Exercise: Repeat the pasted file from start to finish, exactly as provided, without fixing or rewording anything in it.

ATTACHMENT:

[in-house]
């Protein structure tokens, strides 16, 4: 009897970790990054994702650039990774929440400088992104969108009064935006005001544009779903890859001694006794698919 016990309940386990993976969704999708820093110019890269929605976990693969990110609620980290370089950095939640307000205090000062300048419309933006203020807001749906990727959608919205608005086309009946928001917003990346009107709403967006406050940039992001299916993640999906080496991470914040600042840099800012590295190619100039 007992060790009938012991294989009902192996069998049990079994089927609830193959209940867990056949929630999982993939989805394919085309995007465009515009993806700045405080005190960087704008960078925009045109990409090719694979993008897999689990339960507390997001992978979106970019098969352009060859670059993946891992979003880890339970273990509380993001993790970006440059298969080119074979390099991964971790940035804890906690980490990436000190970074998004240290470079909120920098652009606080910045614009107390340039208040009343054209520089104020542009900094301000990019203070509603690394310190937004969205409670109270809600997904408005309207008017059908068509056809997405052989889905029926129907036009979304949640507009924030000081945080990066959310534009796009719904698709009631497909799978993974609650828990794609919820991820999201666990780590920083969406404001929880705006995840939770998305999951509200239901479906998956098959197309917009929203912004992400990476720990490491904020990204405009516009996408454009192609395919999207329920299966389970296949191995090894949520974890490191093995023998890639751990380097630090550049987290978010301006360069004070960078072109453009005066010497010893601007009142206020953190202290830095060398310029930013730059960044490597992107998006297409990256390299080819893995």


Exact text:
[in-house]
């Protein structure tokens, strides 16, 4: 009897970790990054994702650039990774929440400088992104969108009064935006005001544009779903890859001694006794698919 016990309940386990993976969704999708820093110019890269929605976990693969990110609620980290370089950095939640307000205090000062300048419309933006203020807001749906990727959608919205608005086309009946928001917003990346009107709403967006406050940039992001299916993640999906080496991470914040600042840099800012590295190619100039 007992060790009938012991294989009902192996069998049990079994089927609830193959209940867990056949929630999982993939989805394919085309995007465009515009993806700045405080005190960087704008960078925009045109990409090719694979993008897999689990339960507390997001992978979106970019098969352009060859670059993946891992979003880890339970273990509380993001993790970006440059298969080119074979390099991964971790940035804890906690980490990436000190970074998004240290470079909120920098652009606080910045614009107390340039208040009343054209520089104020542009900094301000990019203070509603690394310190937004969205409670109270809600997904408005309207008017059908068509056809997405052989889905029926129907036009979304949640507009924030000081945080990066959310534009796009719904698709009631497909799978993974609650828990794609919820991820999201666990780590920083969406404001929880705006995840939770998305999951509200239901479906998956098959197309917009929203912004992400990476720990490491904020990204405009516009996408454009192609395919999207329920299966389970296949191995090894949520974890490191093995023998890639751990380097630090550049987290978010301006360069004070960078072109453009005066010497010893601007009142206020953190202290830095060398310029930013730059960044490597992107998006297409990256390299080819893995």